View Full Version : How do you get your animals??

03-18-2012, 07:24 PM
I love to paint wildlife, however I do not like painting from images from the internet because then it is not an original work and what not. I do not get out to get my own photographs very often. Even if I did get out, I could not get very close to most animals. What do you people do?? Do you paint from imagination or what??

03-18-2012, 08:40 PM
I paint from internet images 'cause I'm just learning. My paintings never look much like the photo at this point anyway, sometimes I change tiger stripes because I think they look better, and if an ear is back, I make it forward in my painting. I also very often choose a different background entirely from whats in the photo for my animals because a lot of them are zoo shots.

03-18-2012, 09:57 PM
Hi Crackers,
Have you checked out the wonderful Reference Image Library(RIL) here on WetCanvas? The images posted by the members here are available for you to paint from, with a photo credit given whenever you post or exhibit the work.
here is the link-

03-19-2012, 01:21 AM
If it is something on the internet that I just have to draw, I ask permission. Other than that, I study a lot of pictures of the same subject, stick them all in my head, and work from memory in my head. I hope that helps:wave::wave:Nicki

03-19-2012, 02:02 AM
Ask permission from the photographers and use stock images from the RIL here or from other art sites.
I also take a lot of photo''s in the zoo.
BTW Jason Morgan sells wildlife photo dvd's. Maybe that''s an idea?

03-19-2012, 02:17 AM
Many photographers are only too pleased to give permission for painting, but make sure you keep a copy of this just in case of later issues. A trip to the zoo or sanctuary with your camera is another option. Gail

03-19-2012, 02:39 AM
I spend hours wandering around with my camera in the countryside, at the moment I'm after rabbits and hares. And boy is it an epic fail. :lol:

It all depends on what sort of wildlife pictures you after, if it stuff that is running around native to where you live, patience is a virtue. If not the zoo it is. :thumbsup:

03-19-2012, 05:15 AM
If you don't want to paint from other people's reference images, then the best way to get close to animals would be to visit zoos and various animal sanctuaries. There is always the option of taking photos outside, but it requires a lot of patience.

Jennifer Miller
03-19-2012, 12:46 PM
I work mostly from my own photos. Getting out and taking photos of animals, seeing them in person, and even better- sketching them in person- will only make your art better.
That said, I completely understand that we cannot all get out and photograph every species we might like to paint. I can't afford the travel to see some of the animals that I might want or need to paint (I'd love to.. but it's just not financially possible). In the cases where I cannot get my own photos, generally I:

+Look up videos of the animal if at all possible. This is much easier to do today with things like Youtube than ever before in history. I sketch the animal from the video to get a better feel for how it moves and behaves.

+Sometimes my friends have photos that they are generous enough to let me use to fill in my knowledge gaps from videos.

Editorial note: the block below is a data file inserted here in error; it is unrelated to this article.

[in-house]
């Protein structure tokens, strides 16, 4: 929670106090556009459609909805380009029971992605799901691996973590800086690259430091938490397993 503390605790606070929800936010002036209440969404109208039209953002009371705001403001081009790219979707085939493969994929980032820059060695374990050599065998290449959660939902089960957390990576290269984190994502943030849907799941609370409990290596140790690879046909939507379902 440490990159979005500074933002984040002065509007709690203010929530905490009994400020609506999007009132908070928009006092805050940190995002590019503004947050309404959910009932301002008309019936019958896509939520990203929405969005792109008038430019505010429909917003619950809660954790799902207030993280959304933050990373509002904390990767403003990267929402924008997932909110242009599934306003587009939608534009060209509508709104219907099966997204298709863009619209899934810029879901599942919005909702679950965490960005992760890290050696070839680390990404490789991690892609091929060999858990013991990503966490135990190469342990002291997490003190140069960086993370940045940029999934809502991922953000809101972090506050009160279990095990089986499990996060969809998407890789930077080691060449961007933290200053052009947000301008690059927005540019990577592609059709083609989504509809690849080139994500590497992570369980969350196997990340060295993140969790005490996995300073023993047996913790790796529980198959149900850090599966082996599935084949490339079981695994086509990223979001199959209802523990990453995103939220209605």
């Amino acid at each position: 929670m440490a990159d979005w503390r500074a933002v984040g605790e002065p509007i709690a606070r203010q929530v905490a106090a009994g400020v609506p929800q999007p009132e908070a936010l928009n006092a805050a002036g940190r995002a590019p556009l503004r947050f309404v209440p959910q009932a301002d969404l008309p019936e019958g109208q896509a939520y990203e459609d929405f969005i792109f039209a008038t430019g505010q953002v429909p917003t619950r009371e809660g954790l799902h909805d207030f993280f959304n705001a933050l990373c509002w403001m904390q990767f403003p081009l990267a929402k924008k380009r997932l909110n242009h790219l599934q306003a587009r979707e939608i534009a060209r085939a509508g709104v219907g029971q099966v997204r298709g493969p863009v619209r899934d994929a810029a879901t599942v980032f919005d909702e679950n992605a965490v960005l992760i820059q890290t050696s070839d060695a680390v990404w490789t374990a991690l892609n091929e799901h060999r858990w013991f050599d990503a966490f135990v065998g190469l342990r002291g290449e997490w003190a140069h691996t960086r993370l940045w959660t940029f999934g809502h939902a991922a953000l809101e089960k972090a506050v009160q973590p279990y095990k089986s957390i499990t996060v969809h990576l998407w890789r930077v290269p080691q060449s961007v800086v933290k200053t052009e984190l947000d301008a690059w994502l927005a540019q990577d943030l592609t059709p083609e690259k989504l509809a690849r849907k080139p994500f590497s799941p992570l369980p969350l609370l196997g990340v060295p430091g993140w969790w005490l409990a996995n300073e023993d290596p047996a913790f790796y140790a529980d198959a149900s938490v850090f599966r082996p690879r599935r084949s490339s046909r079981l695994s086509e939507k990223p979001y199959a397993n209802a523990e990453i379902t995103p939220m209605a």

+If not, try the reference image library here on wet canvas.

+Another resource is flickr.com: Go to the advanced search options and search only creative commons images. Take special note to the requirements on the images; some only require attribution (credit the photographer), some require that you not use it for commercial use, etc.

+On flickr, if you find an image that is not 'creative commons' licensed in a way that you intend to use it, it's easy to write to the photographer to ask permission. I have made friends this way! Being polite and asking nicely goes a long, long way.

+There is also an entire section of the site DeviantArt dedicated to stock imagery. You can search there and most images have any useage rules listed right in the description: http://browse.deviantart.com/resources/stockart/

There are many resources available to artists today that allow us to use references without infringing upon photographer's copyrights. :)

03-19-2012, 04:26 PM
For the most part, I use my own photos. I love being outside & observing animals - that's why I'm a wildlife artist. I love the whole experience - from animal observation (very, very valuable to being a wildlife artist), to taking photos, all the way through to putting the finishing touches on a painting. I concentrate on photographing animals in my neck of the woods because that's what I have access to and am most familiar with.

Your headline doesn't say where you're from...here in the USA it's relatively easy to find either a zoo, wildlife refuge, or bird sanctuary to observe and photograph animals. Just remember that zoo behavior isn't indicative of wild behavior. Even in the midst of cities, though, finding wildlife (birds especially) isn't all that difficult. Even NYC has hawks and falcons nesting in Central Park!

I do use images from the RIL when I have a specific need that I don't have a reference for. I have used Flickr images a couple of times (again for a very specific need) and yes, I get permission from the photographer first. They are artists too and legally hold a copyright on their work. Unless they mark their photo as "Open License" or "Creative Commons", you really need to get permission. Ask a photographer what his/her pet peeve is and you're likely to hear that they intensely dislike folks using their photos without permission.

The other reason to paint from your our source material is that you're guaranteed to be expressing your own vision, not someone else's...